The practice of health and wellness isn't just about the body. It's also about the mind -- especially for meeting attendees, who must stay mentally sharp, awake and engaged in order to be productive at events.
"Finding ways to mitigate mental and physical fatigue and its resulting consequences is especially pertinent for scenarios where we are in close, extended proximity with colleagues or clients," BCD Meetings & Events explains in a recent blog post, in which it extols the benefits of mindfulness for meetings. "To put the concept [of mindfulness] in perspective, think about how an athlete performs. Would your favorite sports star have scored the winning point if they hadn't composed themselves, shut everything out and taken deep breaths before taking the final shot? It was no guarantee of performance, but it certainly helped. These actions exhibit the key tenets of mindfulness."
But attendees won't typically embrace mindfulness on their own. Instead, it's up to planners to help facilitate it.
"For delegates and meeting attendees, creating opportunities for mindfulness can be initiated by sympathetic managers with the shared objective of improving performance. [Meeting planners] can support this by curating an environment to support mindfulness," continues BCD Meetings & Events, which has numerous suggestions for how to accomplish this. Among them: incorporating brief meditations or moments for stretching and simple yoga, and planning breaks that include pro-mindfulness activities like working on adult coloring books. Having designated phone-free areas that allow attendees to unplug also is a good idea.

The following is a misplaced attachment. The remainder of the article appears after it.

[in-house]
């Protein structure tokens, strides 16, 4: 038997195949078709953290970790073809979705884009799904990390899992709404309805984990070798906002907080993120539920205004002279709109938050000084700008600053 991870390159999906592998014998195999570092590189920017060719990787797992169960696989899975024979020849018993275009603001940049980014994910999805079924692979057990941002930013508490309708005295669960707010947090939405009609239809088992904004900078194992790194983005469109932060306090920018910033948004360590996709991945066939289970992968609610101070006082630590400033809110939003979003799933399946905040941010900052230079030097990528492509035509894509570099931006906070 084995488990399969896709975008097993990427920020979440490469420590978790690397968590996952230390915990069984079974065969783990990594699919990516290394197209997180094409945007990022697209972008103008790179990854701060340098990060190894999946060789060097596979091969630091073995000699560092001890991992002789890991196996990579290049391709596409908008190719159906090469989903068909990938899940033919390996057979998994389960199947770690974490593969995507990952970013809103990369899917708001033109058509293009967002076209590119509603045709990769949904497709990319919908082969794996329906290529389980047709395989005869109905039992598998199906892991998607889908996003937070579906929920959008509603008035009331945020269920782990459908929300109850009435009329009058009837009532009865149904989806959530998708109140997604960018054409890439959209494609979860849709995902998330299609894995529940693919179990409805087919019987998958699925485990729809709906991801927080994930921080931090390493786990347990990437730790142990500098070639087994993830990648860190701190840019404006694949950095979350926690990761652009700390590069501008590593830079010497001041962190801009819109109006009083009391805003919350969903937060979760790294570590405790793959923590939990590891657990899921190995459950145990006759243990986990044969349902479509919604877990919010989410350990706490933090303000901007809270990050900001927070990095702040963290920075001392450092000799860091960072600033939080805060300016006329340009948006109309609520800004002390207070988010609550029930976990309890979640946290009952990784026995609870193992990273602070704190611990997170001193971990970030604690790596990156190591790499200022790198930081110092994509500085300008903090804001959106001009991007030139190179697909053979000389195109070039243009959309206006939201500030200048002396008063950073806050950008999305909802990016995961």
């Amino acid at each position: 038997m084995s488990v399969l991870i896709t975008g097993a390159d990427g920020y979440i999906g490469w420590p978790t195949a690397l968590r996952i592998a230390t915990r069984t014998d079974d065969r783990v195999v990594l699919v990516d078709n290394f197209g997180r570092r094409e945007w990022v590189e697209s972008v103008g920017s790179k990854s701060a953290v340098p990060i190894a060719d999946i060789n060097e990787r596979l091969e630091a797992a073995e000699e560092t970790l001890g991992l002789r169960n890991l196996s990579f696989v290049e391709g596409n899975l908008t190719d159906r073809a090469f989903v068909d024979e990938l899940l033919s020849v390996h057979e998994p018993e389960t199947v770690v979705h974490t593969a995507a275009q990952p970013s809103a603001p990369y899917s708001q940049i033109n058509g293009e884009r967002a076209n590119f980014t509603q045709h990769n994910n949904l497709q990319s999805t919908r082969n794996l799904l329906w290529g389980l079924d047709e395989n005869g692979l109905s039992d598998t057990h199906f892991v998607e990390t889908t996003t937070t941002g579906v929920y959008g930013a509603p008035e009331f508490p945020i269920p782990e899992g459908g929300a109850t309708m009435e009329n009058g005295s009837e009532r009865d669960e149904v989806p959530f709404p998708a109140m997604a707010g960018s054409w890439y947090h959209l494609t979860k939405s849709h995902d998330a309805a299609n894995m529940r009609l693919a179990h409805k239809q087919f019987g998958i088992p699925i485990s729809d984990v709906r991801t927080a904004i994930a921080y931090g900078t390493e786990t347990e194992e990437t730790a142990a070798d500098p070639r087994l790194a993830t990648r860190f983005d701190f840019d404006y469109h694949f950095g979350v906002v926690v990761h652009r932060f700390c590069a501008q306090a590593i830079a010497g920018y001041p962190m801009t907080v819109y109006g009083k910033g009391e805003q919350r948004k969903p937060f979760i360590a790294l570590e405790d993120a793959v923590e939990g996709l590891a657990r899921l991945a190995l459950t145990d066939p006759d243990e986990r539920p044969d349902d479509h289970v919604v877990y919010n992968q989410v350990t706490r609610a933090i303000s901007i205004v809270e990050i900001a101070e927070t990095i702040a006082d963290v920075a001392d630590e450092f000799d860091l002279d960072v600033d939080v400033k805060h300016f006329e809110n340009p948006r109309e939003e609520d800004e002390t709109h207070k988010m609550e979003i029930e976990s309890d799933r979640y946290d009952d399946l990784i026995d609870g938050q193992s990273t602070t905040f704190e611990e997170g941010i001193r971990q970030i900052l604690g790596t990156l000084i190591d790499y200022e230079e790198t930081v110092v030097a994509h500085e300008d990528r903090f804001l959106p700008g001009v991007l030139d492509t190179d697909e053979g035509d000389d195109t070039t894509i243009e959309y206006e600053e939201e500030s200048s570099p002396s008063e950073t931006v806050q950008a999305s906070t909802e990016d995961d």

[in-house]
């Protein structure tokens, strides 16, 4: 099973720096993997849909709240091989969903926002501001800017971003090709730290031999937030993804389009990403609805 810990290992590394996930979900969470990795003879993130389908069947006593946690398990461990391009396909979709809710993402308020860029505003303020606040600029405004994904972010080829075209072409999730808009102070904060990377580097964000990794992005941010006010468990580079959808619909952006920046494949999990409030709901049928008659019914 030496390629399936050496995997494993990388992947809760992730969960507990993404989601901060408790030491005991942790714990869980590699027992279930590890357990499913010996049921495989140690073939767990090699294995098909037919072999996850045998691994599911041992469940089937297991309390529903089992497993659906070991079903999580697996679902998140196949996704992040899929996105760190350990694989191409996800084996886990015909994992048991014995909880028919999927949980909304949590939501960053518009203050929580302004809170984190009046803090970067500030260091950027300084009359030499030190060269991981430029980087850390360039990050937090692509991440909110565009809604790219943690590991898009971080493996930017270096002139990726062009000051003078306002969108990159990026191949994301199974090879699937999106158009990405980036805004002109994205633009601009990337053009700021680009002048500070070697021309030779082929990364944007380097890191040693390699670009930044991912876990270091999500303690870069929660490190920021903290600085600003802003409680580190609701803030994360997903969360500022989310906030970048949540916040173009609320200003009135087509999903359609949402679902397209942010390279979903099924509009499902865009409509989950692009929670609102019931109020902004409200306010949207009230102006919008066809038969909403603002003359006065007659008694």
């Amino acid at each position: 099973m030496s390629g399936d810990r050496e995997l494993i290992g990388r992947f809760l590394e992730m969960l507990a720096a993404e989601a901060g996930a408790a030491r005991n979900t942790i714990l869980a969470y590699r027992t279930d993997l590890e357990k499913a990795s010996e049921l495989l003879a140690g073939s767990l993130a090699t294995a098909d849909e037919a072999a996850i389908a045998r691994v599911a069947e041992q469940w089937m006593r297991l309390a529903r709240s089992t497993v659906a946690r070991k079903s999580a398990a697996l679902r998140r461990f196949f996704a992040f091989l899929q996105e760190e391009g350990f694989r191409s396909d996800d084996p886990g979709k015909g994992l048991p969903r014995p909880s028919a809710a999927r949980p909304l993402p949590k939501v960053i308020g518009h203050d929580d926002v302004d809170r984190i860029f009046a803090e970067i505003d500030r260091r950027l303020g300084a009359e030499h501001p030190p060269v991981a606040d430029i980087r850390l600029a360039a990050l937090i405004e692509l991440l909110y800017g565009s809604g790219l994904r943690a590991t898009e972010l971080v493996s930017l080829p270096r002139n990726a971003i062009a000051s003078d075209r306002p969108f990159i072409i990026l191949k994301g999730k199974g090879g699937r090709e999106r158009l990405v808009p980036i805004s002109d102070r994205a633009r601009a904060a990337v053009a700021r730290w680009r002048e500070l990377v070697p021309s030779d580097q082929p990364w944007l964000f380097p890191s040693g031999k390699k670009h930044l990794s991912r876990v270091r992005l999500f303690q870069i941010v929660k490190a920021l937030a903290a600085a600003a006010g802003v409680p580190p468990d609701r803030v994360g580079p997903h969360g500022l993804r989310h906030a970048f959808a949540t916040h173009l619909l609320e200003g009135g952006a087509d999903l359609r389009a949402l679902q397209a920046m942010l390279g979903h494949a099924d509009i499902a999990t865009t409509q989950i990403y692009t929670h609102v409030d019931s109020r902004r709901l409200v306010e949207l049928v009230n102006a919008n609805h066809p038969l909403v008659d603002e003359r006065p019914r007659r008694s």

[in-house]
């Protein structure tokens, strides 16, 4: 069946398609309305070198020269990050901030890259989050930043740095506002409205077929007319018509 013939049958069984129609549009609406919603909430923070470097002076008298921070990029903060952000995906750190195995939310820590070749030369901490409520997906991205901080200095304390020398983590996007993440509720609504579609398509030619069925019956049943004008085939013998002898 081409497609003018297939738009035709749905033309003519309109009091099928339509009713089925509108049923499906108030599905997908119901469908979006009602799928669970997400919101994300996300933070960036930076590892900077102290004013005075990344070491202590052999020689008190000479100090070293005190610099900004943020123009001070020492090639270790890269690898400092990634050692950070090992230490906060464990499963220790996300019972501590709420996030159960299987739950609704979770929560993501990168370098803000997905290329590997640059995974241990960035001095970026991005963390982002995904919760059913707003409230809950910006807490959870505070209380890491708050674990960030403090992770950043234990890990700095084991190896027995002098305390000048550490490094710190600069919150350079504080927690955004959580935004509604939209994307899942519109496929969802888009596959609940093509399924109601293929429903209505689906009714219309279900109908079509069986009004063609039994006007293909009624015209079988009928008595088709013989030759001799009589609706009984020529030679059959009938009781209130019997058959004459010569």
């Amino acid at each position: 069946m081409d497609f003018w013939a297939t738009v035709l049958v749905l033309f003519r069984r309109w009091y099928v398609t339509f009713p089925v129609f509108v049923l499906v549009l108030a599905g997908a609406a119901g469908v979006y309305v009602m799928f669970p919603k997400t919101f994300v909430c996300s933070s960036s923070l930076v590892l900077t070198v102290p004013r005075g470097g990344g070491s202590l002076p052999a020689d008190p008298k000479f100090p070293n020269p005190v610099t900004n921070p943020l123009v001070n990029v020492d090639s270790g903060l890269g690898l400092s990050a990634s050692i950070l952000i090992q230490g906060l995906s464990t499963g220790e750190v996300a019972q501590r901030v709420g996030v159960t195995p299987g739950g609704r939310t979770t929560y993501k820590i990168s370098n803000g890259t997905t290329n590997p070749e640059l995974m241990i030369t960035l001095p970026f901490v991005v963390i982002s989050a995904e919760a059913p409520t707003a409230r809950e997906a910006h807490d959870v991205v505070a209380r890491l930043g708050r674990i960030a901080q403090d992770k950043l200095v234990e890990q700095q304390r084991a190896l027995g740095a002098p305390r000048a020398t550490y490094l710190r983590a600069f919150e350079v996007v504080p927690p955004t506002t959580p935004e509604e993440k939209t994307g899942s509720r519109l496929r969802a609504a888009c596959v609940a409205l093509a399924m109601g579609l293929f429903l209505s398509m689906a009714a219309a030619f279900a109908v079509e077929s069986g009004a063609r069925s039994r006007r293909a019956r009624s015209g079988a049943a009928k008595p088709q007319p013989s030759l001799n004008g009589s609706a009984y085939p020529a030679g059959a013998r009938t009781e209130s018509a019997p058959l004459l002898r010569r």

Even F&B setups can promote mindfulness. If you leave food out for the duration of the meeting, for example, attendees can take breaks when they need to instead of when you tell them to.
Concludes BCD Meetings & Events, "Support mindfulness in your meetings and events and you can expect a more rewarding, sustainable and profitable outcome."
Questions, Comments, Suggestions?
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